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The myths linking the late 17th century furnishings at Holyroodhouse with 16th century events begin in the 1740s when the architect William Adam redecorated the first floor of the tower in the latest Georgian taste.

The more baroque furnishings, including beds ordered in the late 17th century, were moved upstairs to the second floor apartments of the oldest portion of the palace where they were only seen by the occasional antiquarian anxious to set eyes upon 'Queen Mary's apartments' and what Sir Walter Scott dubbed "the couch of the Rose of Scotland".

In the hands of an imaginative 19th century tour guide (by tradition the housekeeper was entrusted with showing visitors the second floor rooms), it was perhaps only natural that each object in the room should somehow be woven into the story of the Martyr Queen and the brutal murder of David Rizzio that took a tenacious hold on popular taste in the Victorian era. Properly stage-managed, Mary Queen of Scot's Bedchamber at Holyrood became the most famous room in Scotland, and the esteem in which this chair came to be held can be seen in early 20th century photographs, one illustrated here, where it and another were enclosed in glazed cases.

It was not until 1903 that Sir Herbert Maxwell, then president of the Society of Antiquaries of Scotland, significantly altered and rearranged these rooms in a manner that, if less inviting to the Edwardian tourist, was more fitting for an abandoned suite of furniture from the 1680s.

But, romantic notions of the Martyred Queen aside, this is nonetheless a rare survival of aristocratic parade furniture from the period between the Restoration and the abolition of the Scottish Parliament. It was almost certainly one of several pieces of furniture commissioned for Holyrood between 1682 and 1694 by its new resident, William, 3rd Duke of Hamilton. Doubtless he was in a celebratory mood - in the same year he was invested as a Knight of the Garter, the 486th such member - so he took the opportunity to update his new private residence, expanding into the James V Tower rooms, and furnishing in the style of the day.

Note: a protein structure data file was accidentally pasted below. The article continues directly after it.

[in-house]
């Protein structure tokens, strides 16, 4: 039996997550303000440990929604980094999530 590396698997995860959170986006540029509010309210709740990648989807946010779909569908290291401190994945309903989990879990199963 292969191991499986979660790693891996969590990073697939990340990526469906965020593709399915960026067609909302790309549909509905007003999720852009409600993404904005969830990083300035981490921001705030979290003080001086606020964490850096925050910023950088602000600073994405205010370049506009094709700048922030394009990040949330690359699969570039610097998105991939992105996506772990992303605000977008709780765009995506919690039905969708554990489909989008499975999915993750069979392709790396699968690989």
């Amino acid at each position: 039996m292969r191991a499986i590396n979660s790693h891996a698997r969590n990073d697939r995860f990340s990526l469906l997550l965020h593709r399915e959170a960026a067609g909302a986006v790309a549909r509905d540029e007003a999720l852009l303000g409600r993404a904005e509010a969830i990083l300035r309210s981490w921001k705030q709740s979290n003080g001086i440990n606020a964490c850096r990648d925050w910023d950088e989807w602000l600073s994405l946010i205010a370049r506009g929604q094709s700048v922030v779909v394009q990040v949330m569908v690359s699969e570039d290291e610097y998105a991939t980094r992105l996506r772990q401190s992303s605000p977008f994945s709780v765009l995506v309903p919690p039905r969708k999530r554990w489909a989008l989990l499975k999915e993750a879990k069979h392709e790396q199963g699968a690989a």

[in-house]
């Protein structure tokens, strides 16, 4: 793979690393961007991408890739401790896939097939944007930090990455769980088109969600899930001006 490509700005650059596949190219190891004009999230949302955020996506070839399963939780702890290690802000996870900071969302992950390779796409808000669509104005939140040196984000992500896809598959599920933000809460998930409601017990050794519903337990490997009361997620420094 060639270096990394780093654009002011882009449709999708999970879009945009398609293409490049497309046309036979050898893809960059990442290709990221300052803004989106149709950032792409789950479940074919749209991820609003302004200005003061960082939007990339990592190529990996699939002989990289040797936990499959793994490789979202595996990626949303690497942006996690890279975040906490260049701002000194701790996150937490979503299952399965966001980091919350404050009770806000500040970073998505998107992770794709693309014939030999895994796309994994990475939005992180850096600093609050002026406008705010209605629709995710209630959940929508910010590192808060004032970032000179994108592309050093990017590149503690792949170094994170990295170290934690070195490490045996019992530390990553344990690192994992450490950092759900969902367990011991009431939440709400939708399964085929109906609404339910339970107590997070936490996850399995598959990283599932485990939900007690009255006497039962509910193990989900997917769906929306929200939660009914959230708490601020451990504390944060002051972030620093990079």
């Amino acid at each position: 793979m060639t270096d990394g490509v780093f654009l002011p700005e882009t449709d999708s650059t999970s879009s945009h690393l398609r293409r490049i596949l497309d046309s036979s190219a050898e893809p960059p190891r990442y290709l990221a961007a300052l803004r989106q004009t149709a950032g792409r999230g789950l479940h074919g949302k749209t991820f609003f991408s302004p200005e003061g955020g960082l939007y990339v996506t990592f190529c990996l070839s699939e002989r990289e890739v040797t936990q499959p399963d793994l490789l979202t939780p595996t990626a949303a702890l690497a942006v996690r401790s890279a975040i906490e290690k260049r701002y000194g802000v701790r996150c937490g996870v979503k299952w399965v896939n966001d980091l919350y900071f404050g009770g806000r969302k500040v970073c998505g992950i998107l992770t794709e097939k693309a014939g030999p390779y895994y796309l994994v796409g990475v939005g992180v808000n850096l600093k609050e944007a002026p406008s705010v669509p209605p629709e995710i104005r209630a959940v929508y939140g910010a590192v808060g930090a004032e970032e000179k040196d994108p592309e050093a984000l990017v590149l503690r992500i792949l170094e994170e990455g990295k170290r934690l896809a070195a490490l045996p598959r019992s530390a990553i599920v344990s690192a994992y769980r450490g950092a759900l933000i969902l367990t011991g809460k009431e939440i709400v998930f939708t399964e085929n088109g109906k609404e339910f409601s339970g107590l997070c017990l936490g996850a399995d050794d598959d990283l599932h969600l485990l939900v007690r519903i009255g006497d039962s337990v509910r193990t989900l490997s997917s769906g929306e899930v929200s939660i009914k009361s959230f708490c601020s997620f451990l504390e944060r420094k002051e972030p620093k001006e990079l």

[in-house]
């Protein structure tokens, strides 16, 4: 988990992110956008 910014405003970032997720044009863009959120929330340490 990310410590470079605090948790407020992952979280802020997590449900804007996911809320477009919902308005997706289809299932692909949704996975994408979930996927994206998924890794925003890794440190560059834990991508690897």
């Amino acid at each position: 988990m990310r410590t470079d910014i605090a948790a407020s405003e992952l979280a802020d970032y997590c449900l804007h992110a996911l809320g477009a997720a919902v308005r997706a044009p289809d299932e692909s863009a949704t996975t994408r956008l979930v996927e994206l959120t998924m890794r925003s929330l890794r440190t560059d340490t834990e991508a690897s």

John Ridge, a London upholsterer, charged £218 10s for "a crimson and gould velvet bett, loyned with satin with eight chairs and velvet cases, a feather bed and bolster, quilts, Japanned glass and stands a footstool blankets…".

The giltwood chair - while compromised by later restoration it retains much of its original 17th century silver thread needlework - is ornately carved to the front apron with the Most Noble Order of the Garter motto Honi Soit Qui Mal y Pense (Evil/Shamed be he that thinks evil) carved into a central belt.

It is probable that the chair - and a giltwood settee with both the garter and the cypher of the Duke of Hamilton carved into the cresting, still at Holyrood - stands as a manifestation of the pride the 3rd Duke felt in becoming a member of one of the oldest and noblest orders. Certainly it evokes the wealth and power of the Scottish nobility during this period. There is very little comparable furniture in private hands in Scotland.

In the family of Dukes of Hamilton for more than three centuries, and latterly residing in their East Lothian home Lennoxlove, the chair was consigned for sale at Edinburgh saleroom Lyon and Turnbull on March 29.

The estimate was £60,000-80,000 and happy to tender the lower figure to ensure the chair remained North of the Border was the National Museums of Scotland.

Stephen Jackson, curator of Applied Art and Design at the museums, said the chair will join other important items associated with the Dukes of Hamilton (who were Hereditary Keepers of the Palace during the late 17th and 18th centuries), including the Hamilton Palace Drawing Room of 1701, and a silver-gilt part tea service made for the Emperor Napoleon by Martin-Guillaume Biennais in 1810 and acquired by the 10th Duke in 1830.

The Art Fund and the Lindsay Endowment, administered by NMS Charitable Trust, provided much of the funding.

An associated late 17th century japanned armchair, probably one of a set of four from "my Lady's Bedchamber" recorded in a 1684 Holyrood inventory, was estimated at £30,000-40,000 but failed to sell.

By Roland Arkell